The UK and South Africa have announced signed a new television agreement which will strengthen ties between both broadcast industries, encourage the sharing of knowledge and ideas and drive economic growth through television co-production.
The terms of the agreement, which builds on the existing Film Co-production Treaty, were negotiated by the Department for Culture, Media and Sport (DCMS) and the BFI, with the Department for Arts and Culture for the Republic of South Africa.
Television co-productions that qualify under the terms of the Treaty will be able to access the benefits of national status in each country. In South Africa these include a higher rate production rebate, while in the UK qualifying television co-productions will be able to access the UK’s High-End Television Tax Relief, the Animation Television Tax Relief or the Children’s Television Tax Relief.
Ed Vaizey, Culture Minister said: “British television production is a tremendous success story, but we need to make sure the UK remains well placed to take advantage of the opportunities that come through international collaboration. This new deal enhances our already strong relationship with South Africa and will help television production companies in both countries realize the benefits that come with co-production.”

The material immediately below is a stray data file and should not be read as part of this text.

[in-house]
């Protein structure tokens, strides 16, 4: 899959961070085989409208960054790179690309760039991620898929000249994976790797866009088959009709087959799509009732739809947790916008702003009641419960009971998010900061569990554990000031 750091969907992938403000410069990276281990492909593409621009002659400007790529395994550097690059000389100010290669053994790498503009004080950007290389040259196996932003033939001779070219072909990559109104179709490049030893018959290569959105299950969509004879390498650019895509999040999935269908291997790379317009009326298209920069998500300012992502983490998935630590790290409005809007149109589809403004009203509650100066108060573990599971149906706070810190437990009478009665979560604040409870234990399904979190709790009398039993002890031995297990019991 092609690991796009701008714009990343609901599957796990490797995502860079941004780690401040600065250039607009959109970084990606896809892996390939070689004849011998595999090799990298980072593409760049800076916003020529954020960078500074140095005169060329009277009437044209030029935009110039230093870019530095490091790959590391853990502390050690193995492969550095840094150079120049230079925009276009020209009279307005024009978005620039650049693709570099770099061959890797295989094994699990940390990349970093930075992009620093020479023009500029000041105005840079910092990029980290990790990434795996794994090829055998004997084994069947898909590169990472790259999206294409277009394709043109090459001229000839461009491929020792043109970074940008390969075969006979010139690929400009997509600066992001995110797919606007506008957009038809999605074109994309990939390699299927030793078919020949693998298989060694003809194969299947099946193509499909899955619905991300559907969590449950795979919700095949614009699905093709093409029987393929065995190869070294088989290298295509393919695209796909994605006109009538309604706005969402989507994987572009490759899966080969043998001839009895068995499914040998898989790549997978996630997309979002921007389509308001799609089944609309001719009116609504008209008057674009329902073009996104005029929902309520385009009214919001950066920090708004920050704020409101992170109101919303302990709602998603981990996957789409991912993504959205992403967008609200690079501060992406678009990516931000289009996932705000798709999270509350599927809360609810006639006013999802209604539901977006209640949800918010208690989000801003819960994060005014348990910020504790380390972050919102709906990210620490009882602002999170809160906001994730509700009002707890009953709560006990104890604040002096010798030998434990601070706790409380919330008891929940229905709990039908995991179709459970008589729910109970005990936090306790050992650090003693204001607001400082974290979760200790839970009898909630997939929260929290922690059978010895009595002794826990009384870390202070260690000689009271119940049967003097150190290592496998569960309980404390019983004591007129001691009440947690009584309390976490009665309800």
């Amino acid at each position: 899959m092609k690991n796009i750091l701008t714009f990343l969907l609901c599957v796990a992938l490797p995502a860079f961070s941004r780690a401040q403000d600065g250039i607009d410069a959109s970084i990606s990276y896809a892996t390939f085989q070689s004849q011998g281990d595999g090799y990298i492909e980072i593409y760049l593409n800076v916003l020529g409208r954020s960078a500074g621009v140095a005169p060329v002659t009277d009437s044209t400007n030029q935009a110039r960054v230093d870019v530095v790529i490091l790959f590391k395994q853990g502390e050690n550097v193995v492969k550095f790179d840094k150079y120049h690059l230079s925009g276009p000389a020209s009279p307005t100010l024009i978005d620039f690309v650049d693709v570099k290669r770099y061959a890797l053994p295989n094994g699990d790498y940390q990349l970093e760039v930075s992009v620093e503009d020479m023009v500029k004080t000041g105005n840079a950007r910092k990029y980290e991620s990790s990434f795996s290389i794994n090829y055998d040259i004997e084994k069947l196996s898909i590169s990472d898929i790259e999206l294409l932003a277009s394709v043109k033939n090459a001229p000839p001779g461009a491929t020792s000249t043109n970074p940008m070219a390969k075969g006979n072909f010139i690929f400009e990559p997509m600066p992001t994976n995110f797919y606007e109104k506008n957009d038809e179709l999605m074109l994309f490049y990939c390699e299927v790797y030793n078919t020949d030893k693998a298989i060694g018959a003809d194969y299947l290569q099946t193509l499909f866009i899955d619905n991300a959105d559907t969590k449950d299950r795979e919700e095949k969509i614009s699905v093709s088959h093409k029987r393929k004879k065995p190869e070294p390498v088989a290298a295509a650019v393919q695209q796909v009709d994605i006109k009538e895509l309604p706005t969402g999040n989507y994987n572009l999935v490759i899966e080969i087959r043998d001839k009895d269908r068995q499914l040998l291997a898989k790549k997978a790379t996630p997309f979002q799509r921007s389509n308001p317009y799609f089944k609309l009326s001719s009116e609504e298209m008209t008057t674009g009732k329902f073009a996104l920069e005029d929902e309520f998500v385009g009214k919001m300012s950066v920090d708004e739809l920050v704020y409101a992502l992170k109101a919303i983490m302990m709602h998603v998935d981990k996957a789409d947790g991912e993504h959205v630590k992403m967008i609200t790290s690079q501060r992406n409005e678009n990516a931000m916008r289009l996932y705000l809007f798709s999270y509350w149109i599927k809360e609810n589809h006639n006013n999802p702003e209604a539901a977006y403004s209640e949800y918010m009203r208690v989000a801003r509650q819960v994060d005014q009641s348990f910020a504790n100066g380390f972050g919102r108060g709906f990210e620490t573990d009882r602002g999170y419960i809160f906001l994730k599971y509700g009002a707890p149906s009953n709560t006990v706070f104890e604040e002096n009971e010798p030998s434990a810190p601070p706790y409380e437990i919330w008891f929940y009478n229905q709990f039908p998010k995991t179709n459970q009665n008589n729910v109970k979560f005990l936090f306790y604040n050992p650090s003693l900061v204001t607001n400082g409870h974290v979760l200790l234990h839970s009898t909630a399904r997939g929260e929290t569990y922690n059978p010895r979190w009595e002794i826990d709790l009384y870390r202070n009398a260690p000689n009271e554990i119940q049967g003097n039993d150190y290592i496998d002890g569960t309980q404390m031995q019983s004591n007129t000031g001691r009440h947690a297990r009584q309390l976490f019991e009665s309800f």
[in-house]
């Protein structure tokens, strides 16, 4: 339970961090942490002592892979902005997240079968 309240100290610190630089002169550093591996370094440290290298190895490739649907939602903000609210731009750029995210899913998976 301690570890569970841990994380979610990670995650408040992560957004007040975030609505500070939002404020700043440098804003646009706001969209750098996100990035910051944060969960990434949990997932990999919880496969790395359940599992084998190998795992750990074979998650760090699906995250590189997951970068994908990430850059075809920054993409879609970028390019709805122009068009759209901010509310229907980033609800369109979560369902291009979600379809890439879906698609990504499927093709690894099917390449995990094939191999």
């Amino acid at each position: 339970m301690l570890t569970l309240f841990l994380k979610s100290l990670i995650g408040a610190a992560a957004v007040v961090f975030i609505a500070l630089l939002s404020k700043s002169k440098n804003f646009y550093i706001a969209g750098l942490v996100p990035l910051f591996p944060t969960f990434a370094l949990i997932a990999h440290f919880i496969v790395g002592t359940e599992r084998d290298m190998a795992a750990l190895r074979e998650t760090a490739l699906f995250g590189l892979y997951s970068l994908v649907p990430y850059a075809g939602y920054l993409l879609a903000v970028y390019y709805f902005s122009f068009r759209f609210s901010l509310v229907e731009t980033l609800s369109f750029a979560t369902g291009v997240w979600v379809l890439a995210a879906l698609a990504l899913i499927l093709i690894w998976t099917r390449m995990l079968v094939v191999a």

Amanda Nevill, BFI CEO said: “The UK’s TV production sector is stronger than ever and its quality, creativity and originality is admired all over the world. The inclusion of television in the existing, successful film Co-production Treaty represents exciting new opportunities for growth and collaboration between the UK and South Africa and will be of great mutual benefit to both countries.”
Max Rumney, Deputy Chief Executive of Pact, said: “There is well-established collaboration between UK and South African TV production companies. Therefore, it’s important to the independent production sector that these relationships are strengthened and formalized, and Pact’s members look forward to creating more coproduction opportunities with our South African counterparts.”